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It is quite ordinary these days to read names of celebrities and big-time people in society give a percentage of their money to the needy people of third-world countries. They do this by supporting and donating to charity institutions that aim to protect or support different causes.  Some of these institutions’ programs center on homeless kids in Africa, some on malnourished children to another part in the world, and there are also others that support the welfare of abused women and children.

The word needy is quite a broad term. Dictionary.com defines it as [someone] “in a condition of need or want; poverty-stricken; impoverished; extremely poor; destitute.” It does not just refer to people who are financially poor. It may also refer to people who are in dire and abusive situation such as domestic abuse. Basically, the needy people are those who are in deep need for help to rise above and get away from their current horrific situations.

In early history, women have not been given as much importance as men. In many societies in the past, women were not sent to schools or any venue of formal education. Women were merely made to stay home and be trained to do household chores and other homemaking duties to prep them for the married life. Women who fought against that discrimination were often ridiculed upon or received rejection from their societies.

In some events, women were not given the same rights as men, as in their inability to exercise the supposed right to suffrage. However, despite the many hardships women from different times have suffered, many have risen above the sexual discrimination and made a name for themselves by changing the world with their love for the people in need.  These women helped the poor, gave access to the underprivileged, and paved the way for reforms to help individuals stand on their own two feet.

If you are thinking about making a difference, here’s a list of 5 women, who made a difference by helping the needy, that might inspire you.

Michelle Obama

The wife of then President Barack Obama, Michelle Obama has made quite a name in charity efforts herself. She initiated and launched several movements that aimed to promote healthy lifestyle, education, and empowerment. Michelle has touched so many lives all across America that even when Former President Obama’s ratings fluctuated, hers remained high.

Oprah Winfrey

When it comes to popularly generous celebrities, Oprah Winfrey is the one likely to come up first. It has been reported that she has donated millions of dollars to charity institutions, three of which received the bulk of the donations. These charities are The Angel Network, Oprah Winfrey Foundation, and the Oprah Winfrey Operating Foundation. Sometimes, donation she receives from other sources go directly to the Oprah Winfrey Leadership Academy for Girls in South Africa. Other than supporting these charity institutions, Oprah also uses some of her to time to volunteer to other charity causes and events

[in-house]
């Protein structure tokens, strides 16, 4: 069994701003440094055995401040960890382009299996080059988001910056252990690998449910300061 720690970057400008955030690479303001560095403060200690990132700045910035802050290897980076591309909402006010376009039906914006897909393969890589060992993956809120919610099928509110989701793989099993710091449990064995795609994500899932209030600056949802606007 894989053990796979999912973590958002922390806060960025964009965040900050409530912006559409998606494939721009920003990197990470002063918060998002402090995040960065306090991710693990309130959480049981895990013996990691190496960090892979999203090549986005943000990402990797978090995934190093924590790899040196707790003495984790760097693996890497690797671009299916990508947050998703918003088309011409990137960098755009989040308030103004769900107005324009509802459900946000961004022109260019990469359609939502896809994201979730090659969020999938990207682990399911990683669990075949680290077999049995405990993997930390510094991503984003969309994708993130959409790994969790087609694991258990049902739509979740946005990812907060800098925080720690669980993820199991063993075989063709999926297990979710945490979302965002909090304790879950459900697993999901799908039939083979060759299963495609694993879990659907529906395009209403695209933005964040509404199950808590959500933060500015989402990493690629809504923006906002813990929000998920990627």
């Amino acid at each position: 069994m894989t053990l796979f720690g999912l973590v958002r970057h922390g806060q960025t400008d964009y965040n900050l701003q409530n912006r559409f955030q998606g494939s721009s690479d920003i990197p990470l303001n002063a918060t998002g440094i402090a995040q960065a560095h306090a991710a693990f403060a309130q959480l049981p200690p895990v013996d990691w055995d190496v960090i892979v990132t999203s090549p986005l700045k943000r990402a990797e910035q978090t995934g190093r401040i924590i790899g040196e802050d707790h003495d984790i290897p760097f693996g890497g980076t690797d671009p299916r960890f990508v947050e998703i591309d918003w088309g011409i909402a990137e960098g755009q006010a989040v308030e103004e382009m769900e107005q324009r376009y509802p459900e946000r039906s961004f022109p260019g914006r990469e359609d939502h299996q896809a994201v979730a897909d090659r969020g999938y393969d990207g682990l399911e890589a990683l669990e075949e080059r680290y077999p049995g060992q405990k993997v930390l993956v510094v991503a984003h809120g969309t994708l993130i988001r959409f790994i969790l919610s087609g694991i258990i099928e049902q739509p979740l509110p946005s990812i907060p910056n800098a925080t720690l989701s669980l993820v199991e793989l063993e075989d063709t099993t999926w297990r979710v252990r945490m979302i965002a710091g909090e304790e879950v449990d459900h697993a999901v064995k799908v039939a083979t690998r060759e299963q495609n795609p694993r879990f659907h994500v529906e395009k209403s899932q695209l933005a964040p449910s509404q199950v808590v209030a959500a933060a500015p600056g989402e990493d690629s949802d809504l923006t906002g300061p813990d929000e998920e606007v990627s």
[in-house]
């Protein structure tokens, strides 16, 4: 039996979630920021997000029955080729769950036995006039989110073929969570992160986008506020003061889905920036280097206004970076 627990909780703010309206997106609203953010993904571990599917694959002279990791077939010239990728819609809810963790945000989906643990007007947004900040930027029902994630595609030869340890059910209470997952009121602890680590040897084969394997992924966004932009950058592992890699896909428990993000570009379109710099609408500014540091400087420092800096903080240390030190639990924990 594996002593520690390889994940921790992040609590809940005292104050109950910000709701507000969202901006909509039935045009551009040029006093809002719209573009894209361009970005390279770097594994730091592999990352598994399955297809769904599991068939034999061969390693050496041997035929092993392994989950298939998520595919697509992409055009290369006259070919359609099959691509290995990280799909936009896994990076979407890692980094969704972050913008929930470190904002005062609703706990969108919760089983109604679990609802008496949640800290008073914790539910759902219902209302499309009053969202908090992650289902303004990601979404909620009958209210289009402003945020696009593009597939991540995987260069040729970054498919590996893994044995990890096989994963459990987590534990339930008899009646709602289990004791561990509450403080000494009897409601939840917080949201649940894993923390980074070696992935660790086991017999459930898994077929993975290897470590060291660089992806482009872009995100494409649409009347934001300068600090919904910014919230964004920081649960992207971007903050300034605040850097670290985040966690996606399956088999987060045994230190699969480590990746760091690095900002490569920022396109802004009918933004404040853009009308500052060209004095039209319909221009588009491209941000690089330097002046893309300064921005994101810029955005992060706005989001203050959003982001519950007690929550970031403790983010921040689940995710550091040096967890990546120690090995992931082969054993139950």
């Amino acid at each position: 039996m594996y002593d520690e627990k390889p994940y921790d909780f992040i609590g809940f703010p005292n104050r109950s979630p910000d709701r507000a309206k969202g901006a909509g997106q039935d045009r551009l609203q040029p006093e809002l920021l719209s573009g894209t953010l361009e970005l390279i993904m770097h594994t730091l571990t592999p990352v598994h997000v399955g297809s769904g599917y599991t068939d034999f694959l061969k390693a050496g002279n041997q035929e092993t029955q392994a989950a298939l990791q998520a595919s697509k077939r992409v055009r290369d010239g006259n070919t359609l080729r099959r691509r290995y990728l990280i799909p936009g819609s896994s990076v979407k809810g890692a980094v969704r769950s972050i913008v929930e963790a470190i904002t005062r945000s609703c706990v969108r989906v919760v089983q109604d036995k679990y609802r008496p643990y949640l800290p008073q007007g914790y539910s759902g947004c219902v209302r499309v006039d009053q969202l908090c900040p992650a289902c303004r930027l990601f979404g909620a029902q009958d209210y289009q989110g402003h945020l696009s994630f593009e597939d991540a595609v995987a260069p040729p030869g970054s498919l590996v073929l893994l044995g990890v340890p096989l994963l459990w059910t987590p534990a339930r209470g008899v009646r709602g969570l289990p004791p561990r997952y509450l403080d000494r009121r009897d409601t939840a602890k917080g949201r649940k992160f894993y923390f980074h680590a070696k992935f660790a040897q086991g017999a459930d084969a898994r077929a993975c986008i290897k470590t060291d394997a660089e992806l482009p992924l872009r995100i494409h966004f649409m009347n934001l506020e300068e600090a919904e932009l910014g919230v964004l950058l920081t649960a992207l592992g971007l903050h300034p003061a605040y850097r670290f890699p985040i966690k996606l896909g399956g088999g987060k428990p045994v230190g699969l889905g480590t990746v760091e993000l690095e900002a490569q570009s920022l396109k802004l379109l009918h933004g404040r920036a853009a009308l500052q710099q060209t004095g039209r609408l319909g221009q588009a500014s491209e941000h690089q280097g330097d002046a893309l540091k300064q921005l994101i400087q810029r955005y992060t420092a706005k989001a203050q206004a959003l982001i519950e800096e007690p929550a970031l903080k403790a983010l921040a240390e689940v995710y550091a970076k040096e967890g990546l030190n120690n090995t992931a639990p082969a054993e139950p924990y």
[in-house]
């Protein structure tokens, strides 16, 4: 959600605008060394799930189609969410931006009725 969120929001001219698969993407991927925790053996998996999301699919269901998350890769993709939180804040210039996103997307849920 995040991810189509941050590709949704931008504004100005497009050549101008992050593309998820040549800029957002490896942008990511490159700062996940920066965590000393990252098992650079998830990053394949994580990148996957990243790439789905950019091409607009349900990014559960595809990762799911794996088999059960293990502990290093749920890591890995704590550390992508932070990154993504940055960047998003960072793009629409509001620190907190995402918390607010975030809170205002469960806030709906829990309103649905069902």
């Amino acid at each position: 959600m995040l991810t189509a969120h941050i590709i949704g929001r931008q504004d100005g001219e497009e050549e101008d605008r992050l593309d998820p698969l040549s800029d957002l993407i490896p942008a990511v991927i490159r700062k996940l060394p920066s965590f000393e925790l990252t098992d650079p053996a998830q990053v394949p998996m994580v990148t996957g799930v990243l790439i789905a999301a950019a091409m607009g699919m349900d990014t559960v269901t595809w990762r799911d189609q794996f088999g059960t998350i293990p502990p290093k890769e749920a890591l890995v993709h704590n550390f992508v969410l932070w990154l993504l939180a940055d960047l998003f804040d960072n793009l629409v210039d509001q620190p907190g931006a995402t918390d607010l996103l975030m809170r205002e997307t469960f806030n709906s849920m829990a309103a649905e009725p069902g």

Nora Roberts

Dubbed by The New Yorker as “America’s favorite novelist, Nora Roberts is an internationally popular writer. True to her profession, the Nora Roberts Foundation is primarily focused on Literacy support. Its support prioritizes local organizations. The foundation also supports Children’s programs, humanitarian efforts, and arts organizations.

Isabel Allende

She is a Chilean-American international best-selling author of the books The House of Spirits, The City of Beasts, and the memoir of her daughter who died at the age of 29, Paula. Among her best-selling pieces, she has authored more than 20 more books that have been translated in 35 languages and copies sold reached more than 67 million. While Isabel is best-known as a journalist and a writer, her foundation The Isabel Allende Foundation is also a quite popular charity institution that has been “laser-focused on supporting and empowering women around the world and makes grants in education, reproductive rights, healthcare, and more.”

Angelina Jolie

Popularly known all over the world as an award-winning actress and movie director, Angelina is also an active humanitarian and is a Goodwill Ambassador of the UNCHR. Angelina became even more interested in humanitarian work when she filmed in Cambodia for her Lara Croft movie. She later became a United Nations High Commissioner for Refugees and became very participative and active in her role. She traveled to areas in Afghanistan, Sierra Leone, and Darfur extensively despite reports if disputes in these areas.

Her advocacies also are not limited to such humanitarian works with the UN. She also actively lobbies campaigns that support children’s education, and the protection of child immigrants, and other children in need as well.  In fact, she has helped put up education policies with the Education Partnership for Children of Conflict. Jolie has also successfully gathered a network of lawyers that champions in the human rights advocacy in developing countries, under the Jolie Legal Fellowship she herself established.

These women who have impacted the world greatly with their advocacies to help the needy have gone through countless ordeals that they overcame because of their commitment and passion to help. If you want to do the same, you can start within your family and your community. Take a leap in leading at making the world a better place with the skills and resources that are within your reach. You don’t need lots of money to start. All you need is the passion to help those who are in need and the commitment to keep going in your advocacy no matter what – just like these 5 women who made a difference, in their own ways, to the world we live in.